Coming Full Circle: Why I Became an Ag Educator
At the start of her college journey, Susan Jones was completely unaware of all the opportunities that awaited her at NC State. When she was not admitted to the freshman NC State Class of 2018 and was offered an alternative pathway program called “STEAM,” which is now Spring Connect, Jones found herself really discouraged. Little did she know that four years later, that program would be the main topic of her thesis during grad school. Once admitted to NC State, Jones found herself being pushed out of her comfort zone into a new world of endless opportunities. She found that many of her lifelong friends and cherished memories would be products of her time at NC State.
Jones double majored in agricultural education and poultry science during her undergraduate career, graduating with a bachelor’s degree in 2018. She continued her education by completing a master’s degree in agricultural and extension education in 2020.
“NC State gave me so many opportunities to prepare for my career, such as being able to work at the Chicken and Talley Turkey Research Units, study abroad twice, serve as president of the Poultry Science Club, earn the USPOULTRY Foundation Student of the Year Award, complete research during my undergraduate and graduate careers, and even become a published author in two research journals.”
“I am so grateful for everything NC State has offered me!”
While at NC State, Jones honed valuable teaching skills under the guidance of Wendy Warner, teaching multiple sections of AEE 226. Additionally, she prepared herself for her career by working as the College of Agriculture and Life Sciences Academic Programs officer under Anne Hubbard. These experiences provided Jones with invaluable skills for working with students and greatly contributed to her current career.
”My resume, and myself as a person, would not be the same without these NC State opportunities,” she says. “I am so grateful for everything NC State has offered me!”
Currently, Jones teaches at Athens Drive Magnet High School in Raleigh, North Carolina, where she teaches a variety of agricultural-based courses. Her work responsibilities vary from teaching students in the classroom to conducting numerous FFA opportunities throughout the school year and summer. Within her role, she has successfully written several grants, securing $8,000 in funding during her three years of teaching. These grants support various projects and upgrades within the agriculture program. For Jones, her foremost responsibility as an educator is to build meaningful relationships with students and ensure they have an encouraging environment in which to learn and succeed.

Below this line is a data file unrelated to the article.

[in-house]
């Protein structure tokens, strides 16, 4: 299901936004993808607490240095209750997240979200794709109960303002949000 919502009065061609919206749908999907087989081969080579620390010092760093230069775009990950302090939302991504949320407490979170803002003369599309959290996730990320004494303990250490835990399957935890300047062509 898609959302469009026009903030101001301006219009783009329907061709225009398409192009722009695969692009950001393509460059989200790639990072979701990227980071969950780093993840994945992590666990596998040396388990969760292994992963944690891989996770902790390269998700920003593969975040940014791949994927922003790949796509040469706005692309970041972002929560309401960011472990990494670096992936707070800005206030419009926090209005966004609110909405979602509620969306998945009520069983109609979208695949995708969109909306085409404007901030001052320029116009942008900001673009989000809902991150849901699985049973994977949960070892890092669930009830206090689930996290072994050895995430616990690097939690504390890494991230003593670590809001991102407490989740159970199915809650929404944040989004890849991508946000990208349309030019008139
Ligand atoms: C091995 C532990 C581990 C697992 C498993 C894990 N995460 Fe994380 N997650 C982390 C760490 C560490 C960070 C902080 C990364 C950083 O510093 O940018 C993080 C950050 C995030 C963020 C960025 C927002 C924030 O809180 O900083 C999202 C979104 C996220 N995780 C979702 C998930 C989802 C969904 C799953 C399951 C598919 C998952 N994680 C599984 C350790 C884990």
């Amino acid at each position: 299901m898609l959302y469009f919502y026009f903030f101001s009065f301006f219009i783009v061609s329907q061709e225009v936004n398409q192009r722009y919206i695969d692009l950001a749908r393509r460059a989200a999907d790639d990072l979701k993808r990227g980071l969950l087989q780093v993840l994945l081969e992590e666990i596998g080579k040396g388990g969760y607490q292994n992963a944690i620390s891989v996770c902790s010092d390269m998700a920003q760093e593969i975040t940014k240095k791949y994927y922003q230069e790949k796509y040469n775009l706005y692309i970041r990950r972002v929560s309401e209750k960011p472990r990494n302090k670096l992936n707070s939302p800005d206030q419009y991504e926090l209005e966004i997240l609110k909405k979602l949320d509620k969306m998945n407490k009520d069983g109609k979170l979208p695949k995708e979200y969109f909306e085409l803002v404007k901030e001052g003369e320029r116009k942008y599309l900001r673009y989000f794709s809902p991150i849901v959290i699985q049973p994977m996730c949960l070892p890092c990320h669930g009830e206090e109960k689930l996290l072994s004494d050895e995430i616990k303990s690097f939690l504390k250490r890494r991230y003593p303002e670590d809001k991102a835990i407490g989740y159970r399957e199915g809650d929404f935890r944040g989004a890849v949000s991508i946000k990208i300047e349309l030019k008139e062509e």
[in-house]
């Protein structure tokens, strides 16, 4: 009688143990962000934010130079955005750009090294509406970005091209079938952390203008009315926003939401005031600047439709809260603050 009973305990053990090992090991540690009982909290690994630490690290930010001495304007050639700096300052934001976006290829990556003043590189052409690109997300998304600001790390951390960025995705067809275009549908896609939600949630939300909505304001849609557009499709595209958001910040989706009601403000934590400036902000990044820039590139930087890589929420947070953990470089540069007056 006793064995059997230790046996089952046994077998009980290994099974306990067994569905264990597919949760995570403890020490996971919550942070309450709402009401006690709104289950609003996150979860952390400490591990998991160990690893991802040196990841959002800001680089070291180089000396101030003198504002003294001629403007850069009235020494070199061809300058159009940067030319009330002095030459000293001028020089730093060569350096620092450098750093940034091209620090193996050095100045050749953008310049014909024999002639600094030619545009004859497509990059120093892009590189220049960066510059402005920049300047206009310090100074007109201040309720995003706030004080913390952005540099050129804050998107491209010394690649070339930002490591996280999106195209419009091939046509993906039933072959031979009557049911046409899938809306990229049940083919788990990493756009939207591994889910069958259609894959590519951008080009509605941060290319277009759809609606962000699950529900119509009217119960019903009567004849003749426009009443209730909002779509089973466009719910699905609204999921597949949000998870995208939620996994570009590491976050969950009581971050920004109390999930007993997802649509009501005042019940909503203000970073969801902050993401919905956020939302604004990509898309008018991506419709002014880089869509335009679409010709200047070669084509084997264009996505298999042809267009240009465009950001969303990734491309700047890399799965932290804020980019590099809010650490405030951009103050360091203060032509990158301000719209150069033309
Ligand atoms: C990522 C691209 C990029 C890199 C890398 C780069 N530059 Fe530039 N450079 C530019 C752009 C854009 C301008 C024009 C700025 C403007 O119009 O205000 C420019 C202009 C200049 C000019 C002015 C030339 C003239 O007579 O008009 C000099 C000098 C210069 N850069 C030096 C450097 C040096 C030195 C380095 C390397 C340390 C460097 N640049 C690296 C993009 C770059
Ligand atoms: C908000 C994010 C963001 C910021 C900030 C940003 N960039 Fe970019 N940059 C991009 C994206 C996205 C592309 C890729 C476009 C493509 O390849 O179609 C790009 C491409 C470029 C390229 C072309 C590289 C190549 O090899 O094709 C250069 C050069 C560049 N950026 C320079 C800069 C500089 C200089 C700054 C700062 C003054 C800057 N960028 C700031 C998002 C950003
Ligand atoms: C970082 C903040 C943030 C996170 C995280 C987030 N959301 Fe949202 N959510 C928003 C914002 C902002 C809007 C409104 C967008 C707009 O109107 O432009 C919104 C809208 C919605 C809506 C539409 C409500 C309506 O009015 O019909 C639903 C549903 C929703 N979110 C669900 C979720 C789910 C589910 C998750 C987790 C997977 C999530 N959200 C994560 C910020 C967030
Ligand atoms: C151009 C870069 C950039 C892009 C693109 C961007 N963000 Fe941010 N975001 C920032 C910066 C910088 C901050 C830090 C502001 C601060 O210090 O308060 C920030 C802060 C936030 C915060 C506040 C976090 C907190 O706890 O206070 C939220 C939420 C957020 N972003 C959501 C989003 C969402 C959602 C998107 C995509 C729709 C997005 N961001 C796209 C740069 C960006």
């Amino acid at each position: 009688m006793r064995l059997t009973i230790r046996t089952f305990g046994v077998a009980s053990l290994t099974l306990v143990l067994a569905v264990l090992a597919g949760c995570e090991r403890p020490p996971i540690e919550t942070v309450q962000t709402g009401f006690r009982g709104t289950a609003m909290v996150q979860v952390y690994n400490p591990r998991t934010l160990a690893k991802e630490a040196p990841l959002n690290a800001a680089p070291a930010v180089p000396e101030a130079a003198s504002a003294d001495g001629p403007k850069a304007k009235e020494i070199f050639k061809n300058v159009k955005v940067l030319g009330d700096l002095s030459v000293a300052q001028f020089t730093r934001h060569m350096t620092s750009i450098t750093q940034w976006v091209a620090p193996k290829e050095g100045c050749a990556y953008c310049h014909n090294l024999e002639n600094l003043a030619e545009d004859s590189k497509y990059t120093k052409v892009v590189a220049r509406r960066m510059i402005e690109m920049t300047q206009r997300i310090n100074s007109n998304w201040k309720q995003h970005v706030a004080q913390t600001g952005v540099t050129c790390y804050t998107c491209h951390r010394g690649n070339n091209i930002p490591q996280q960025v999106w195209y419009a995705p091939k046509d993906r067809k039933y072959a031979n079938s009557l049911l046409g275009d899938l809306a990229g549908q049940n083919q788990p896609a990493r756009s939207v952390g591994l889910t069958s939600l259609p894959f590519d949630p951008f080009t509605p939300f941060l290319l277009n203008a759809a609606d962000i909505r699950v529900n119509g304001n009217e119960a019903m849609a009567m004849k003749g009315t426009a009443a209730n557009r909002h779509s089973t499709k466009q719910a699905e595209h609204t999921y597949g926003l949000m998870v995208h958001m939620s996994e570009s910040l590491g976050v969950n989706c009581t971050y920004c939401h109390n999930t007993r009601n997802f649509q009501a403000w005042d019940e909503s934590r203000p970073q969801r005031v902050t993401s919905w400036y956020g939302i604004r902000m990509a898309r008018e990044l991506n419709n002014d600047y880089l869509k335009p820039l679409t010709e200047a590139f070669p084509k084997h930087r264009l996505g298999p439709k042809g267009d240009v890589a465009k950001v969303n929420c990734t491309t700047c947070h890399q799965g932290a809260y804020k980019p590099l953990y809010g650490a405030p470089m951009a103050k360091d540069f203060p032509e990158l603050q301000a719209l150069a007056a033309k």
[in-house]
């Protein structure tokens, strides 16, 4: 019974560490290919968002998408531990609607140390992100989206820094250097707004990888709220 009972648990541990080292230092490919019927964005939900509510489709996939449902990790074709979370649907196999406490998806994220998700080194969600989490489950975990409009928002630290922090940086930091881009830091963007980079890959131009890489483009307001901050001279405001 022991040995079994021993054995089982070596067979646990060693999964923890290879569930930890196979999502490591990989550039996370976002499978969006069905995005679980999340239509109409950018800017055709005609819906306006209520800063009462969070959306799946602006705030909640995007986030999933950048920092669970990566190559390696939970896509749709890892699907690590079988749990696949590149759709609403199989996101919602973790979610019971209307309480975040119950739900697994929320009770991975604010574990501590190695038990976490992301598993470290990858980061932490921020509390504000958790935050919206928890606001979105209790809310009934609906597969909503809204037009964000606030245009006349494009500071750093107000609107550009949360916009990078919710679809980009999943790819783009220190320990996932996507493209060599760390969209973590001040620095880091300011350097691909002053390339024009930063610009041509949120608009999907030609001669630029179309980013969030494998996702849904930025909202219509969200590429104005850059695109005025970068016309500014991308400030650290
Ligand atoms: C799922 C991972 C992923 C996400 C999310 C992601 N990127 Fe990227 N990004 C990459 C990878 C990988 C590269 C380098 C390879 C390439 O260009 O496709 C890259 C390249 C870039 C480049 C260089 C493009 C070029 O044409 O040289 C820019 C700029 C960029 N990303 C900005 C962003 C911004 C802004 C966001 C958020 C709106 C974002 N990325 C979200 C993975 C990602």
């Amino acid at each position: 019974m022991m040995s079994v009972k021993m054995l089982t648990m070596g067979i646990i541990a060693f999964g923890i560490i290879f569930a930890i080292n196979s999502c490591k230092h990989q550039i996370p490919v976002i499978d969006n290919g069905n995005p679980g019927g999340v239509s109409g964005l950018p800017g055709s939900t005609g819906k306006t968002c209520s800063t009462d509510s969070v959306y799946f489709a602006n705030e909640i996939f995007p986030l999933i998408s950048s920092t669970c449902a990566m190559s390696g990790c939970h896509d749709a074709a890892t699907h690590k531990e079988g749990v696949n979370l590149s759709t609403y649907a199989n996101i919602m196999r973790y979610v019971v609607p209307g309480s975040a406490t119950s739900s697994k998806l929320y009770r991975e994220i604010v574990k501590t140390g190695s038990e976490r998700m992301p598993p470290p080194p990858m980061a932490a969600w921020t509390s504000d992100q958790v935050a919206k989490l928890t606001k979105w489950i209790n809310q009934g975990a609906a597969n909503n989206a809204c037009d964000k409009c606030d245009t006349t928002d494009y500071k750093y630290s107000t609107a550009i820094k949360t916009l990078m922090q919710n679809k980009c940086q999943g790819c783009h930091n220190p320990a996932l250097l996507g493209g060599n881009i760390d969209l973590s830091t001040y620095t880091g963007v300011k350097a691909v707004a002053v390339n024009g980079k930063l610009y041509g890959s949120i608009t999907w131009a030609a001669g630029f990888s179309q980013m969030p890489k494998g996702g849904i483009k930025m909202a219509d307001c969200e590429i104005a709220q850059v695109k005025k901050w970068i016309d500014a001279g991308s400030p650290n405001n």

Jones’ biggest influence has been her high school agriculture teacher, Ronnie Warren. Warren not only inspired her to pursue agricultural education during high school but also instilled in her the belief that “It’s not where you start, it’s where you finish,” a mantra that continues to guide her. This perspective was especially helpful when facing the disappointment of not being accepted into her dream college right after high school. This pivotal experience led Jones to write her mixed methods thesis on the impacts of the Spring Connect program during her graduate studies. Alongside her parents, Rick and Tamra Jones, several NC State faculty and staff, including Lynn Worley-Davis, Wendy Warner, Joy Morgan, Travis Park, Barbara Kirby, Ken Anderson, Anne Hubbard and Tricia Buddin, have significantly impacted Jones’ life and contributed to her career success.
Though not always in Jones’ initial plans, becoming an agriculture educator emerged as a passion and career option for her during high school when she became deeply involved with agriculture classes and FFA. Later, in college, she discovered a passion for poultry science as well. Her student teaching experience at Fuquay-Varina High School under Michael Bowden influenced Jones and helped her understand that she could combine both passions as an agriculture educator. Before entering the classroom, she decided to further develop her skills in teaching and research by completing a master’s degree. Since obtaining her degree in the spring of 2020, Jones has thrived as an agricultural educator and continues to grow in her role.
Most of the students Jones works with have limited or no background knowledge about agriculture. As an agricultural teacher, her goal is to equip students with the ability to make informed decisions as consumers about the food they buy and to provide them with a deeper understanding of the hard work and dedication involved in agriculture. Although teaching agriculture to urban students presents challenges, Jones embraces the opportunity to enhance her teaching approach by considering their prior experiences, or lack thereof, to ensure the content is relatable. Witnessing her students making connections to what they see in grocery stores is a rewarding experience. Furthermore, working with a diverse student body at Athens Drive provides Jones with a unique opportunity for learning from and teaching students from various backgrounds.
Jones is passionate about her position as an agriculture educator and looks forward to continuing to impact students in some capacity over the next five years. She hopes to find ways to engage in research projects, an area she deeply misses from her graduate program. While her time at Athens Drive has been a remarkable learning experience, she remains open to new career opportunities that challenge her to continue growing professionally.